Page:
Picking up the picture
Children with learning difficulties were ill-served by the original national curriculum for geography, because so much content was tied to statements of attainment at particular levels. Low attaining pupils suffered most from the speed with which they were taken through content in a frantic effort to cover the ground. Teachers in special schools found difficulty in connecting the programme to the needs of their pupils. And publishers found the Order equally mystifying, sometimes reducing content to narrow, instrumental tasks which understated the richness and joy of the subject.
The revised curriculum, it is claimed, will make programmes of study more accessible to less able pupils and these Special Needs Support Materials, with guidance notes, work sheets and photopack, are a very welcome attempt to "do less better".
The pack is the first of three which together offer a full and varied geography experience at key stage 3, suitable for a wide range of pupils with learning difficulties. Together they aim to provide a range of flexible schemes of work to suit most classroom situations.
A route is sketched out for pupils with severe reading difficulties which rests largely on the picture stimulus materials. Alternatively the resource pack and pictures may be used as a free-standing course, or to supplement an existing course by providing additional support.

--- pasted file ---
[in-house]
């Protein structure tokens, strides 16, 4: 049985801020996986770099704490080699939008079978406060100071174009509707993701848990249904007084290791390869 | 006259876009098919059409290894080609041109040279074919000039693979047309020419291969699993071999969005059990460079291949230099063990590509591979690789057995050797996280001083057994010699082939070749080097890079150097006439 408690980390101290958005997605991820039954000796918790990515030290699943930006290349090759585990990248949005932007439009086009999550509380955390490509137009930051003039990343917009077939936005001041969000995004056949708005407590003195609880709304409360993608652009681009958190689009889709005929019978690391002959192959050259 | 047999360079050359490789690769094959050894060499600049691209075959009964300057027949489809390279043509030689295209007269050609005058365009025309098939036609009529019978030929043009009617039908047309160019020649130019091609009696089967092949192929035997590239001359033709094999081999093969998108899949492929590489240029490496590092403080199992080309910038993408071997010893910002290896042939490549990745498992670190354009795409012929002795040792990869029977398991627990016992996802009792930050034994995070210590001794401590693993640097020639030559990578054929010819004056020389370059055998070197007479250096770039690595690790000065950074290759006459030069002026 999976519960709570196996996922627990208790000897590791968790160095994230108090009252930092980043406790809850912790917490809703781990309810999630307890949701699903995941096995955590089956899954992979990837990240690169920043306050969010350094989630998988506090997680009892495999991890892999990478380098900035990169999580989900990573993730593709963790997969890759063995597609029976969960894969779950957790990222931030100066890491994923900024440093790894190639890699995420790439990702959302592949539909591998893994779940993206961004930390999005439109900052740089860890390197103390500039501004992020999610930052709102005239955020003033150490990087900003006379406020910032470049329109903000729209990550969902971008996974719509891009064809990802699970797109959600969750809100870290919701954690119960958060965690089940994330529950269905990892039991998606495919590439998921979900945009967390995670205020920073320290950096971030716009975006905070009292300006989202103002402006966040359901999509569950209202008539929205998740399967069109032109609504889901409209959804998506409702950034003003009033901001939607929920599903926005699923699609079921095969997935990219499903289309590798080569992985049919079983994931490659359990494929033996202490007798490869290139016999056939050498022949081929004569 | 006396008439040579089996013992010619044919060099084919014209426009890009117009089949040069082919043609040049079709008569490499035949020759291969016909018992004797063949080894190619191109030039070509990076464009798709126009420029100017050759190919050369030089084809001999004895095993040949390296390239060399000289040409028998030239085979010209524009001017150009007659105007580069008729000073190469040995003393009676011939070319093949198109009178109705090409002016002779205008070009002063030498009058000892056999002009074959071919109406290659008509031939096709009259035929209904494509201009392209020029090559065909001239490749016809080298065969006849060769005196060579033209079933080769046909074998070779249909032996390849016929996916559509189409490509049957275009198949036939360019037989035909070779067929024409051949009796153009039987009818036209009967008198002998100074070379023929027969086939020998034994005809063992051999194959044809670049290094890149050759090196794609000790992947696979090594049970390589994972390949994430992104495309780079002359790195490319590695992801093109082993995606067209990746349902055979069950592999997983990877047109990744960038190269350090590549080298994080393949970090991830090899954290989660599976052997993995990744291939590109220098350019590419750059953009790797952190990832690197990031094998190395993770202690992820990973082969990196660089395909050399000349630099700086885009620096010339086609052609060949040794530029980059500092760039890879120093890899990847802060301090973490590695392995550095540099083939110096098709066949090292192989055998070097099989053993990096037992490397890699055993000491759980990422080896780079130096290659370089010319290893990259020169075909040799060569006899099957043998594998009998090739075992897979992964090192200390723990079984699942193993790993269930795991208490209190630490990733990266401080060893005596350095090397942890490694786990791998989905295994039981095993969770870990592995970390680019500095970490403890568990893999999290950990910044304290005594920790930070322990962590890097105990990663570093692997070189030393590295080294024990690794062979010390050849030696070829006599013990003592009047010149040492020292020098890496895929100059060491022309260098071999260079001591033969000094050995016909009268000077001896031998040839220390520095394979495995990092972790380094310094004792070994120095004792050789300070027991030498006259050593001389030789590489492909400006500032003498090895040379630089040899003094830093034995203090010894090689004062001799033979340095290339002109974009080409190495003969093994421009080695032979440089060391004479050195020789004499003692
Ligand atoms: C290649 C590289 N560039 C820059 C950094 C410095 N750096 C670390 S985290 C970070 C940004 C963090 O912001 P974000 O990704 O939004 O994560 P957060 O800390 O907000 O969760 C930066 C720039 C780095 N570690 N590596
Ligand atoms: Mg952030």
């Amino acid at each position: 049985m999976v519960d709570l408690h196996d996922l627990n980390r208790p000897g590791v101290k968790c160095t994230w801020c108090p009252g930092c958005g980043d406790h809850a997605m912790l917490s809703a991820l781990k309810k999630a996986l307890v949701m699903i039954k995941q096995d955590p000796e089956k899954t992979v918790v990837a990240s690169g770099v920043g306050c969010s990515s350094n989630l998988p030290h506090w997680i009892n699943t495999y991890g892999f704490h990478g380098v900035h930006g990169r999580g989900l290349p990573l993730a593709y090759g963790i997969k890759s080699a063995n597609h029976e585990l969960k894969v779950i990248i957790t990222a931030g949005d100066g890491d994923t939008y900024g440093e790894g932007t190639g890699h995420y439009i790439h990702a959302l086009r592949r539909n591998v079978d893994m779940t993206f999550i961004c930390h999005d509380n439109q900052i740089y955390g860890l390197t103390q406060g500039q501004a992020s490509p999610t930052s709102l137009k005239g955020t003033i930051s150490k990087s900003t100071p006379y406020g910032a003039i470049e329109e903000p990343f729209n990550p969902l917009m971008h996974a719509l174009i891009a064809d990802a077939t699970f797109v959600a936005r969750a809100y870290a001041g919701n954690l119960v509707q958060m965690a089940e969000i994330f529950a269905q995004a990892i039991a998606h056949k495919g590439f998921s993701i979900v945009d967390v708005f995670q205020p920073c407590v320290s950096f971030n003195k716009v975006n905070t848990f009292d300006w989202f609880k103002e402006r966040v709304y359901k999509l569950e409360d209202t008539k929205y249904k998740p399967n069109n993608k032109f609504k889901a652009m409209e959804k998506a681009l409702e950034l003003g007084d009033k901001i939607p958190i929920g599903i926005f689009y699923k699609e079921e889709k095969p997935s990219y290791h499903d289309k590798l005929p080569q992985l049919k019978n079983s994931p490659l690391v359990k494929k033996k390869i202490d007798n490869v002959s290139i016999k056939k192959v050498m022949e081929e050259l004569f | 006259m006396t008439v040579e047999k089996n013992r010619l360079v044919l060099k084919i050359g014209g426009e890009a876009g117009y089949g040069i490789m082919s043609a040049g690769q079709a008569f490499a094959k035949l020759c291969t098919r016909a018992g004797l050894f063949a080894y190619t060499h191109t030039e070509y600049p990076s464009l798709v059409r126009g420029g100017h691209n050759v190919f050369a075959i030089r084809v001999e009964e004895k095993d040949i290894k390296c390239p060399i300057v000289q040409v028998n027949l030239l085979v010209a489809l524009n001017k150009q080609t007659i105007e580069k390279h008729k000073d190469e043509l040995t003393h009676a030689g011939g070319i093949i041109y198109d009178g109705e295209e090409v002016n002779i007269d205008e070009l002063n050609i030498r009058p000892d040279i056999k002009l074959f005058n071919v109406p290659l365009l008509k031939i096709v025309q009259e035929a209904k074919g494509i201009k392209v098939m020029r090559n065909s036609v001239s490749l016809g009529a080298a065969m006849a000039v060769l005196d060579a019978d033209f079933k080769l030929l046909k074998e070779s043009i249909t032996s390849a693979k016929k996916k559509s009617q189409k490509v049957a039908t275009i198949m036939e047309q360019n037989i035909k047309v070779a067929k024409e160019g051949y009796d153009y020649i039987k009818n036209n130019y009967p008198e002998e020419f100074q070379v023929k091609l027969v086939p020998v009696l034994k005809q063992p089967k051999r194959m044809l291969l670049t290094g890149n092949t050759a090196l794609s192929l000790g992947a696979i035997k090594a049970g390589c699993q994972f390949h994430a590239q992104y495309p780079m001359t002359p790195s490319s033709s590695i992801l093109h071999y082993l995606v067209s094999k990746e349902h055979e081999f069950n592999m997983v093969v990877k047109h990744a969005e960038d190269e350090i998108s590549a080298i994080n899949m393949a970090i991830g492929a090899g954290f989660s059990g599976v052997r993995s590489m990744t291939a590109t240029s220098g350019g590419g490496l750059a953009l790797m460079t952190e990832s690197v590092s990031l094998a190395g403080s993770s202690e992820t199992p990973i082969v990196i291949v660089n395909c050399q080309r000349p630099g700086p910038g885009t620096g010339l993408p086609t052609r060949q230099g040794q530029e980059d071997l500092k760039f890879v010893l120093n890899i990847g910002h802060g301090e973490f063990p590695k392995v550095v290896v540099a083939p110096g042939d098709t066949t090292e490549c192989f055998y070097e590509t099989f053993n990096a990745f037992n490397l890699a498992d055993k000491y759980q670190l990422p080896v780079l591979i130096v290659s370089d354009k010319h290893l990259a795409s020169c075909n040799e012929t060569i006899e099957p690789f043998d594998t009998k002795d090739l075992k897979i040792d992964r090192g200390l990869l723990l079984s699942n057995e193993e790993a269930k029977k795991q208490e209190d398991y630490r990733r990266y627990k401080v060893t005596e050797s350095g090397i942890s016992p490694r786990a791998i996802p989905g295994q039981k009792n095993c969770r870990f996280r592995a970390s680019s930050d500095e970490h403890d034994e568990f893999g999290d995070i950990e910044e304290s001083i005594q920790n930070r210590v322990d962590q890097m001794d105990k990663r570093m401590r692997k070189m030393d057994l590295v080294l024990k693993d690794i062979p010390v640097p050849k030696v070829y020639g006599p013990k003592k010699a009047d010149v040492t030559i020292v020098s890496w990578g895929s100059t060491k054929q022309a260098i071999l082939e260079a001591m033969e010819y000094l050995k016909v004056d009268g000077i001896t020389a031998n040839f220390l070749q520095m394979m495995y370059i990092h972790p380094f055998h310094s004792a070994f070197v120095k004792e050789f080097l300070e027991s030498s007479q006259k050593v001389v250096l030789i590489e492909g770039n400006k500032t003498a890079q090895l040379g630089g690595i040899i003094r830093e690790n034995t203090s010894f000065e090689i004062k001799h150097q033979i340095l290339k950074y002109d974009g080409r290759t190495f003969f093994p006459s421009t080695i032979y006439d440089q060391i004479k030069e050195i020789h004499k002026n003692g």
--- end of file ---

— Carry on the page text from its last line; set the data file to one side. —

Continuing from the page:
The materials are thoughtfully constructed. Worksheets are not condescending or trivial. They get pupils into a range of activities, working individually, in pairs or groups, or as a whole class. Attention is given to a variety of writing with scope to draft, write for different audiences, and retain some ownership of learning through open-ended tasks.
I like the structured support provided by the worksheets, which always contain a unit title, a well-defined objective, and vocabulary support. The text is clear and not wordy, and the sheets combine to enable themes to build sequentially. A coding system enables teachers to differentiate further by extension, alternative approach, or more accessible underpinning.
Of course there are problems with any unmediated text series. Pupils need to connect learning to their own lives and people and places familiar to them. More prompts in that direction would have made the resources even more accessible. The tight structure of the worksheets, though supportive, may inhibit opportunities for pupils to develop their own questions and explore their attitudes to them.
In total the three resource packs will not, however, come cheap. Although the worksheets are photocopiable the excellent photographs are not. Nevertheless both author and publisher are to be congratulated on supporting a full and varied experience of geography at key stage 3 for pupils with special educational needs.